Zakia and Ali live in neighboring houses in a small town in Afghanistan. Both of them do not have real access to romantic love to form an idea of it on a Western model. In their country, young people are forbidden to watch romantic movies or TV series, listen to such plays on the radio or in the form of musical songs. However, like many other young people in Afghanistan, they fall in love and decide they want to be together.
Zakia's family - her father and brothers - do not approve this union and after a long harassment from their side, the young girl fled to a UN shelter. From there begins the Odyssey of Ali and Zakia, told in the book "The Lovers: Afghanistan’s Romeo and Juliet.
The author of the novel is Rod Nordland. He is a correspondent for the New York Times. He has covered events in over 130 countries. He is a Pulitzer Prize winner. His articles, published in 2014-2015, turned Zakia and Ali into media stars. They are backed by John Kerry, the US secretary of state, and Samantha Power, the US permanent representative to the UN. For the first time since its founding, the New York Times has called on its readers to send aid to the fugitives from the law – the Afghan Romeo and Juliet.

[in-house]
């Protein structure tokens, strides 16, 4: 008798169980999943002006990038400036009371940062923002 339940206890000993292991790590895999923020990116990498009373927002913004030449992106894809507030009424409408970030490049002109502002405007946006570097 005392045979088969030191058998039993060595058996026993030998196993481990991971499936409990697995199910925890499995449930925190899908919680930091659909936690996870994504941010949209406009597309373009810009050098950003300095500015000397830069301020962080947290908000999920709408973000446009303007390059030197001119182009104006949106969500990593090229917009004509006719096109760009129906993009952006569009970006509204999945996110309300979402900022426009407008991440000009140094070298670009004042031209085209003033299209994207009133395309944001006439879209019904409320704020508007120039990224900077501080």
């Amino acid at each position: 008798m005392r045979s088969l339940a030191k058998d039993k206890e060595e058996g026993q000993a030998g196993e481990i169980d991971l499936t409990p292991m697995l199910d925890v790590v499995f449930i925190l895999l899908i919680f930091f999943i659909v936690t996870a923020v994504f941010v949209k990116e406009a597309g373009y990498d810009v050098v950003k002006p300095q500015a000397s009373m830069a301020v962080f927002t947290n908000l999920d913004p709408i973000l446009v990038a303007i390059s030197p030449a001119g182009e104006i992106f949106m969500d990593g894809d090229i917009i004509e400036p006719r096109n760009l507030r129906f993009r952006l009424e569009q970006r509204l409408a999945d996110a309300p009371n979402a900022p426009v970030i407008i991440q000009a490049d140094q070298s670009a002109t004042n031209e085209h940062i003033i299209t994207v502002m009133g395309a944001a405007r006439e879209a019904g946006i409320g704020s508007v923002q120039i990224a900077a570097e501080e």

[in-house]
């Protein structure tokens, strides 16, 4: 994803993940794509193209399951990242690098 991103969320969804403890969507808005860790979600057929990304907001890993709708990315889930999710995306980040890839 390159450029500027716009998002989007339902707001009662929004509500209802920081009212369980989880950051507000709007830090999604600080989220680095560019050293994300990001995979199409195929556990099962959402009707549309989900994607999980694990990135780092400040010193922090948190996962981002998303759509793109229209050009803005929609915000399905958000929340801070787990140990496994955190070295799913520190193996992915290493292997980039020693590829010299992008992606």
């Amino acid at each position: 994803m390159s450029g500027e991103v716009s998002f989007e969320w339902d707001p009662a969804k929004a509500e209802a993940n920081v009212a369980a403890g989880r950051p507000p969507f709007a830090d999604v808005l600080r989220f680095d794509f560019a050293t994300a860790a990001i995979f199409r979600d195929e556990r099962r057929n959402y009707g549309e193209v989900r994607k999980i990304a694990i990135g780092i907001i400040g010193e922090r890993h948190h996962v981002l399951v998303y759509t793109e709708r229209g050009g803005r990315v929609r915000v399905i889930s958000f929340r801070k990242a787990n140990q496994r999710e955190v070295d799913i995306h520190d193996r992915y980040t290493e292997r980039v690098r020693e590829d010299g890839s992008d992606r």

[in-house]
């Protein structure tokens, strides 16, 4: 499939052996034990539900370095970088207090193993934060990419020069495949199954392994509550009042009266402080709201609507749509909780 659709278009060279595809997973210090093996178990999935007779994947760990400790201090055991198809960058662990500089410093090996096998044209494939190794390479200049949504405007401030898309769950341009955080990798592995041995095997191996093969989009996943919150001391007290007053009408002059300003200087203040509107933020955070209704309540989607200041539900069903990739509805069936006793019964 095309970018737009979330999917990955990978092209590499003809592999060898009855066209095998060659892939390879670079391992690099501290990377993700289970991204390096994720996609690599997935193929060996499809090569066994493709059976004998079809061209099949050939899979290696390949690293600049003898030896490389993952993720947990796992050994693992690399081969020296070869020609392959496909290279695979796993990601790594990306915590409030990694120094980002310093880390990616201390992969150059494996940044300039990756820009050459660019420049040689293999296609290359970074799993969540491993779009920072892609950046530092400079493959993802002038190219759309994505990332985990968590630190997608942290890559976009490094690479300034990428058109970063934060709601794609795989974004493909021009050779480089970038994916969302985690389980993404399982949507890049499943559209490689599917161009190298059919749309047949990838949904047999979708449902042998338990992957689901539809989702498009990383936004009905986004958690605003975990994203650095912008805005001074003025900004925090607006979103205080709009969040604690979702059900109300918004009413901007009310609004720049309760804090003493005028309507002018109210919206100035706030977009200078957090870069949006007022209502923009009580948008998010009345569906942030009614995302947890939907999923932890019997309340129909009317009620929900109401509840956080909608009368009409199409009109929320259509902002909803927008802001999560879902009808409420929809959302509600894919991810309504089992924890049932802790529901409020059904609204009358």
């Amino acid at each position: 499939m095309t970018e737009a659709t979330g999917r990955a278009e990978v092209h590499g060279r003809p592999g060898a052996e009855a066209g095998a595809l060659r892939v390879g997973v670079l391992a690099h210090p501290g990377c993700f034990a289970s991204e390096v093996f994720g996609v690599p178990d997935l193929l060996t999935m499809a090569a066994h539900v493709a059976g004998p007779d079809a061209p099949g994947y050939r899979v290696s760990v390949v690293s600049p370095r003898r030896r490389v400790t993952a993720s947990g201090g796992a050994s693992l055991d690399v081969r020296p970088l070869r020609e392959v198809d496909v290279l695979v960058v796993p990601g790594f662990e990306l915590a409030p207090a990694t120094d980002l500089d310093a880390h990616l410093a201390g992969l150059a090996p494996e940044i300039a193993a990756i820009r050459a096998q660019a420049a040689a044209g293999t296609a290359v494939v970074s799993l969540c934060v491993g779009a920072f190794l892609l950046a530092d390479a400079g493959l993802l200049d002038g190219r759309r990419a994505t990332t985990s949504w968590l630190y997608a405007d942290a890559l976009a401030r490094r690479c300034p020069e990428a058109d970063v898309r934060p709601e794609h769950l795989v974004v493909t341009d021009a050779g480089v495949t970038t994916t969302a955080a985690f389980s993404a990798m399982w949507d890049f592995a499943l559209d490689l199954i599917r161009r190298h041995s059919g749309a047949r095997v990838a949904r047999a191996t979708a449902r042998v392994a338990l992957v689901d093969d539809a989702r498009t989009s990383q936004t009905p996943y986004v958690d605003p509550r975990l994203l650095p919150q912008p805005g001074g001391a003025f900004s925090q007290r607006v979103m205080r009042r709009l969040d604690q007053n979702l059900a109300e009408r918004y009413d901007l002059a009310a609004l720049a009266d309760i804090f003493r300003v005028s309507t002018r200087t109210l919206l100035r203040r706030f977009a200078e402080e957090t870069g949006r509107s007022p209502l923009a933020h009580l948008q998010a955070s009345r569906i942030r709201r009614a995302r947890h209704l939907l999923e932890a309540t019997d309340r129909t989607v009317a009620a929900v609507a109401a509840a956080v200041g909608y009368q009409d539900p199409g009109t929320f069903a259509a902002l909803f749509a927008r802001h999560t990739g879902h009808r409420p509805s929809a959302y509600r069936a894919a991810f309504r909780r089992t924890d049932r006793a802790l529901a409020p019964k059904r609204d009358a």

Zakia and Ali's story is shocking and absurd, but it is not unique. Every year, about 5,000 young women fall victim to "honor killings." In Afghanistan, a woman is owned by a man. If a girl marries without her father's approval, she tarnishes the whole family. Only her death can restore her. They have been called "honor killings" for centuries. And so the two lovers are forced to leave their hometown, persecuted by the police and Zakia's family. They spend their honeymoon in a remote cave, and on the first wedding anniversary they are still hiding.
The truth is that the delicate issue of women's rights has not been resolved by either the Kremlin or the White House. From 2002 to 2014, the United States invested more than $1 trillion in Afghanistan. General David Petraeus, commander-in-chief of US forces, said: "Our military achievements are significant, but unsustainable and reversible." According to Rod Nordland, the situation is exactly the same with the equality between women and men.
Many neglect the problem of honor related crimes in Bulgaria, as they blindly believe that such customs and traditions do not exist here. The truth is that in today's globalized world, it is completely impossible to remain isolated from such manifestations. With the entry of refugees and migrants in the country, the consequences of these practices have an impact on the everyday life in our country.